“Hopefully a complete spectacle. Just an absolute media circus,” said Megan Rapinoe in a postgame interview with USA Today’s Nancy Armour about the match with France. “I hope it’s huge and crazy. That’s what it should be. This is the best game, this is what everybody wanted.”

Similarly, France has defeated all four of its opponents thus far, beating South Korea 4-0 in the opening match of group stages before defeating Norway 2-1 and Nigeria 1-0 in the third group stage match.

Drawing Brazil in the Round of 16, France came away with a narrow 2-1 win in extra time to defeat the South American nation and advance to play the USWNT on Friday. If the USWNT were to defeat France, they would match the World Cup record of 15 straight games without a loss set by Germany over the course of games played between 2003-11.

Officially Old

| Opinion | June 27, 2019

by Harry Parmenter

“Call me Damien,” I thought I heard him say. Young, lanky cheeks that looked like they had felt the rough caress of the wind exploring the watery part of the world; a toiler on the sea, perhaps, chasing the elusive white whale.

“May I take your order, sir?”

Of course he wasn’t a sailor, you Barnacle Boob, I told myself. Somehow thoughts of Melville’s “Moby Dick” had momentarily clouded my sinking ship of a brain. He tugged at the bill of his Abel’s Bagels cap. “Sir?”

I mumbled something about how much cheese the parmesan mayo on the Breakfast BLT contained. He leaned forward, trying to catch my drift. His supervisor, an older guy at the next register, mercifully intervened. “Just hit ‘light mayo,’ Damien.”

I paid cash, took my receipt and backed away into the thick Saturday morning crowd. What kind of a stupid question was that, Parmenter? Clearly I was about to lapse into a coma, senility or both. Maybe I’d been thrown off my game after parking in an empty corner of the parking lot only to be accosted as soon as I got out of my car by a Hispanic guy asking for money for some L.A. homeless church.

I mean, I JUST GOT OUT OF THE CAR. Is there no escape? For instance, I seldom go to Whole Foods but every time there’s that same guy in the red and white Sgt. Pepper outfit offering a warm greeting, laser guilt eye contact and the inevitable solicitation. People with money go to Whole Foods ergo they will feel bad and cough up coin on the way in or out. Given that I think I’m the only guy who pays cash in there Billy Shears can’t be having a lot of luck unless it’s Christmas time and people are contractually obligated to be in a charitable mood.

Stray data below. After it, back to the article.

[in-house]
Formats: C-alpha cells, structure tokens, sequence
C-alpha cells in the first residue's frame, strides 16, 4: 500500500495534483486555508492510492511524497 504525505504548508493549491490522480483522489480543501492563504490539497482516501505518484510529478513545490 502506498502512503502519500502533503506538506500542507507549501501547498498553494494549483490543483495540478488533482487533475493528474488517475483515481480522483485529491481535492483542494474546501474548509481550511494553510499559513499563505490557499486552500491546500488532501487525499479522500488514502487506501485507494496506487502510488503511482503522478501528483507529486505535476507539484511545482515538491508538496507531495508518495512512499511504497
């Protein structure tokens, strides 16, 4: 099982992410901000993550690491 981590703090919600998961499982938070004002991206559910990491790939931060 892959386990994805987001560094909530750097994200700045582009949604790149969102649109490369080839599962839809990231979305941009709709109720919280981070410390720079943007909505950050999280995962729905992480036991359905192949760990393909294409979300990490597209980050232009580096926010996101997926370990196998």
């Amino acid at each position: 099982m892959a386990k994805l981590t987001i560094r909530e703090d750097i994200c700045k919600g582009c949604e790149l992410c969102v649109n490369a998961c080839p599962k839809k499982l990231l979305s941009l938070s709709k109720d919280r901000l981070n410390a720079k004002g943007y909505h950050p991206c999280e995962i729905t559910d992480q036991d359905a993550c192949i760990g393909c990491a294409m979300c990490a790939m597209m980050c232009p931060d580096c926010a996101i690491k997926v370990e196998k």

Come to think of it I hadn’t actually GOTTEN out of my car, having just swung my feet onto the concrete and this guy’s on me like brown on rice. Look, I’m a nice guy. Forty years ago my buddy and I rolled out of the Vista Theatre at Sunset & Hollywood one midnight summer eve and were approached by a man with his wife and family, three or four kids, penniless but dignified, not begging, clearly Latin American refugees, probably illegal in retrospect. We crammed them into my car and took them deep into the 1981 Valley where, after an odyssey of wrong turns and dead ends, we dropped them off at their shadowy destination.

Now, however, I have my own dependents, my own problem child and have learned a lot about the homeless addict epidemic which is more about drug treatment than a free place to crash. I gave church man a succinct summary of my situation and proceeded to destination bagel.

So I’m standing there waiting for Abel to raise cane with the parmesan mayo and I glance at the receipt Damien handed me and there…it…is: “Senior Discount -0.66.”


Despite possessing the same teenage wasteland attitude I’ve had since I was 15, I am 60 years old. But I take care of myself. I go to the boring gym. I do hot yoga. I eat healthy. I avoid fried food since it “angries up the blood” as sage Satchel Paige put it. Still, I was a punk before you were a punk. I am NOT a senior discount.

I eyed Damien from across the restaurant. Couldn’t be more than 22. Has never heard of “Moby Dick” let alone read it, is unfamiliar with the quest for the white whale nor its metaphor; hell, he probably doesn’t even know what a metaphor is if he went to California schools (no offense, Damien), but he sure knows an old man when he sees one: ME! A senior citizen getting a senior discount with his sagging senior face and inane senior question about parmesan senior mayo!

I ducked into the men’s room to see what he had seen. Ok, my (full!) head of hair had yet to field a brush that morning, thus inheriting a trapezoidal slant from the night’s sleep, the bags under my eyes could potentially exceed the airline weight limit while my general visage was in the same zip code as Nick Nolte’s mug shot but hardly identical. Looking in the mirror I personally saw more Dorian Gray than senior discount.

So what’s the big deal? You’re 60, what do you expect? AND you saved 66 cents.
The issue, my fellow Americans, is this: I have no problem asking for a senior discount at Denny’s (although I always forget to, another sign the end is near, let alone the check) or the movies (Ooh, fifty cents off!), if it is ME doing the asking, ME admitting I am officially old, ME, Senor Senior. And when I do I secretly want Denny’s/Regal cashier person to look at me kindly and say, “Oh, Mr. Parmenter, you don’t look a day over 50.” This bagel debacle was the first time some one had looked at me and thought: old person slash senior discount. The young whippersnapper probably hadn’t read The Great Gatsby or The Last of the Mohicans either but who cares? What matters is he sized me up at a glance and thought, what, 55? 60? 65???!!! I bet Cain actually killed Abel over a senior discount.